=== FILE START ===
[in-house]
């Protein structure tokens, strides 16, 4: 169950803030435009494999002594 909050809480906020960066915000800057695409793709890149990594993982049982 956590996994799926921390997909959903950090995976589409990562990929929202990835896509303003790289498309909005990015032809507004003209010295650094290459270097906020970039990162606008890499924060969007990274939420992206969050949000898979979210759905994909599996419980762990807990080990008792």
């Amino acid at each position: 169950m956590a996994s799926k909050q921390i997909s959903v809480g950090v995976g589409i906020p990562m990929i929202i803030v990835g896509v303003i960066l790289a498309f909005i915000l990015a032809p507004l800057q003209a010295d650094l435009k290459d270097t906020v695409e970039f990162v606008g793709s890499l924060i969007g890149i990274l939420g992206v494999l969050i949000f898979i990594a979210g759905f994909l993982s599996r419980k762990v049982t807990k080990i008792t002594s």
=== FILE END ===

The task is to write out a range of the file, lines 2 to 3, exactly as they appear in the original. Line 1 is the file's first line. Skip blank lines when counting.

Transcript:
């Protein structure tokens, strides 16, 4: 169950803030435009494999002594 909050809480906020960066915000800057695409793709890149990594993982049982 956590996994799926921390997909959903950090995976589409990562990929929202990835896509303003790289498309909005990015032809507004003209010295650094290459270097906020970039990162606008890499924060969007990274939420992206969050949000898979979210759905994909599996419980762990807990080990008792």
């Amino acid at each position: 169950m956590a996994s799926k909050q921390i997909s959903v809480g950090v995976g589409i906020p990562m990929i929202i803030v990835g896509v303003i960066l790289a498309f909005i915000l990015a032809p507004l800057q003209a010295d650094l435009k290459d270097t906020v695409e970039f990162v606008g793709s890499l924060i969007g890149i990274l939420g992206v494999l969050i949000f898979i990594a979210g759905f994909l993982s599996r419980k762990v049982t807990k080990i008792t002594s």